If you want to play any of these cards, I have no idea how your mana is working. Fetch-Battle mana just doesn’t make colorless. It’s worth a quick try to see if shifting to straight Abzan and playing Caves of Koilos and Llanowar Wastes works, but I remember from testing for the Pro Tour that that style of mana was really bad. Also, Sidisi’s Faithful and Jace, Vryn’s Prodigy are great.
Doesn’t make the deck any faster or smoother, isn’t good against the things you need help with. Also makes Collected Company worse.
Kinda cool with Collected Company, but it doesn’t add to the engine and you aren’t too attached to any one creature.
The four-color mana is not designed to support a double green card, and Nissa, Voice of Zendikar is a worse Plan B than Gideon. Worth noting that Rally is great because it goes over the top of people trying to play this card, yet another new cool thing this deck beats.
This card is fine against Rally, but not as good here as I initially thought. Now that I have played more against Radiant Flames, it’s hard to imagine the card getting more than two creatures of value. If you have a Nantuko Husk they aren’t exiling anything, and Jace flips to dodge it past a very small window.
The only big issue I see here is that this card is narrow due to the double black cost and pushes two specific decks: Abzan and Esper Dragons. Dragons isn’t a bad matchup, but Tendrils can mess with your beatdown plan.
The real fear is that if Flaying Tendrils is as big of a deal against Red as I think it is, it pushes a very specific build of Abzan with Snapping Gnarlid that is definitely your worst matchup. If Abzan just plays Anafenza on turn 3 you can easily beat them, but things get hairy if they are already attacking your life total and then play it. Gnarlid’s landfall pushes it past the two-toughness barrier by default, unlike Hangarback Walker or Heir of the Wilds, and the fourth power on turn 3 really cuts the amount of time you have to deal with Anafenza before you just die. You aren’t horribly unfavored, as they still have to curve out and have their mana work (and sometimes be on the play) to really have you in a bind, but I would not say Rally is a favorite against that specific list.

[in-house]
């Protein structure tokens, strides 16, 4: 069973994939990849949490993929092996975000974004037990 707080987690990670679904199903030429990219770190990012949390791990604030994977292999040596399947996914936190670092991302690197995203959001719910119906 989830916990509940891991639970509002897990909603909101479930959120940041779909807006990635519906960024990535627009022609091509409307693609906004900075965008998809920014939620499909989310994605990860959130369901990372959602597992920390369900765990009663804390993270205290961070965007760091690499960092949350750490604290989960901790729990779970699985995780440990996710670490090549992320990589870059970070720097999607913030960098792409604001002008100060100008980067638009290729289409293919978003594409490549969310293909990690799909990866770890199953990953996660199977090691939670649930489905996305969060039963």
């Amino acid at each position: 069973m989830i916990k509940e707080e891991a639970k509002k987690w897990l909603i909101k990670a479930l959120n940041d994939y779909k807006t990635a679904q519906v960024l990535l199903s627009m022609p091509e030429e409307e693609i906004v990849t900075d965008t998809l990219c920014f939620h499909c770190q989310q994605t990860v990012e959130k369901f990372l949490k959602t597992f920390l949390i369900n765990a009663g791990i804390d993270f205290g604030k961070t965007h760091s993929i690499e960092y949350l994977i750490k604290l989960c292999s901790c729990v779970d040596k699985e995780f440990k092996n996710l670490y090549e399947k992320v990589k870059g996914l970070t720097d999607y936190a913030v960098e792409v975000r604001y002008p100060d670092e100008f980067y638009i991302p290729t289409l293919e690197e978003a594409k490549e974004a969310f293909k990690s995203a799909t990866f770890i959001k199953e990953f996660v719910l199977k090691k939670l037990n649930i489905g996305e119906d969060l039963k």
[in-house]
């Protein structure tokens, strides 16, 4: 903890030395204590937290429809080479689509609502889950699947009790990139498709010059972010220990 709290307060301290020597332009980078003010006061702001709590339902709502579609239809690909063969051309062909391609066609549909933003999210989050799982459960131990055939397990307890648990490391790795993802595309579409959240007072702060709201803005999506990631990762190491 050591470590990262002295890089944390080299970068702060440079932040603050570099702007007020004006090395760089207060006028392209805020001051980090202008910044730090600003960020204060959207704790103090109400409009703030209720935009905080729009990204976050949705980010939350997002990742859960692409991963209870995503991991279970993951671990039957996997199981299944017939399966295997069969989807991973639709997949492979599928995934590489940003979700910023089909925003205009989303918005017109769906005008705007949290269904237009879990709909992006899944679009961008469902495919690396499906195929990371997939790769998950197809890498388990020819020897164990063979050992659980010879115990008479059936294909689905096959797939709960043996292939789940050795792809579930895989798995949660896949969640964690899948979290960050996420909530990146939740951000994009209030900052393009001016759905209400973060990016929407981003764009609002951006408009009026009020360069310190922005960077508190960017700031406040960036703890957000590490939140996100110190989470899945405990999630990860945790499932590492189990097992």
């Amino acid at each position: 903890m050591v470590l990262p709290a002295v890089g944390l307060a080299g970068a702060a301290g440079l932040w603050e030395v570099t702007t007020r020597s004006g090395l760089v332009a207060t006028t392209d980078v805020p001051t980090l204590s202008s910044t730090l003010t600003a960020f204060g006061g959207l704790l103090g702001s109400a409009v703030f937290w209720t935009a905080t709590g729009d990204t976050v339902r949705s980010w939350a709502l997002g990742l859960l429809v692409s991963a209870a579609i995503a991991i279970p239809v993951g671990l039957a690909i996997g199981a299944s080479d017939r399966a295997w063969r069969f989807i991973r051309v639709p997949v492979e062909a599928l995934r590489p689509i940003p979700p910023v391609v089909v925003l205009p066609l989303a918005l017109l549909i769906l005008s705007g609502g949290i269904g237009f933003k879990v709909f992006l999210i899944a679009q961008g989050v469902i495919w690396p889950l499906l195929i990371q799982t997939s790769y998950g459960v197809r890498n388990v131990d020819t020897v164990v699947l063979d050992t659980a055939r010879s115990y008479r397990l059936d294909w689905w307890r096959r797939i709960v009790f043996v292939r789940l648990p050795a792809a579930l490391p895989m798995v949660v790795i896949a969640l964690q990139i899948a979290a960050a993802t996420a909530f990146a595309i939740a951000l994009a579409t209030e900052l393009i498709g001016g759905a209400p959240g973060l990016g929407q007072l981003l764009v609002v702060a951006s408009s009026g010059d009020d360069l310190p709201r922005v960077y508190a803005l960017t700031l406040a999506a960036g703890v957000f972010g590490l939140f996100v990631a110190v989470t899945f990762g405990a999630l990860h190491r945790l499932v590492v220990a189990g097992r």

I don’t think any Ramp deck is going to be actively favored against Rally, but previously the matchup was a huge joke. If Rally got a Nantuko Husk on the battlefield, Ramp just always died before it did anything or died when it tried to Ugin, Rally sacrificed its board in response, and then Rallied for the win. If it didn’t, Ramp still had a relatively small window to cast an Ugin, the Spirit Dragon before Rally found the Husk or just attacked for the win. If they boarded in Hallowed Moonlight, they were stuck tapping out to ramp and dying with it in hand or leaving up mana, doing nothing, and dying to mediocre beats.
Ruin in Their Wake is a reliable two-drop accelerant that lets Ramp build to curve two-four-seven via Hedron Archive or Explosive Vegetation. It also is something you can’t just Sidisi’s Faithful to Time Walk the way you could Rattleclaw Mystic.
World Breaker is now the big thing I’m afraid of. On its own it isn’t going to beat you, but it bridges the gap. It keeps you off white mana, which halts your progress towards a lethal Rally and might buy them enough time to Ulamog, the Ceasless Hunger and keep you off Rally forever.
This matchup won’t be terrible, as them stumbling is still very real and you can Duress or just aggro Husk them out, but they now have nut draws that matter. A heavily favorable matchup is now closer to slightly favorable.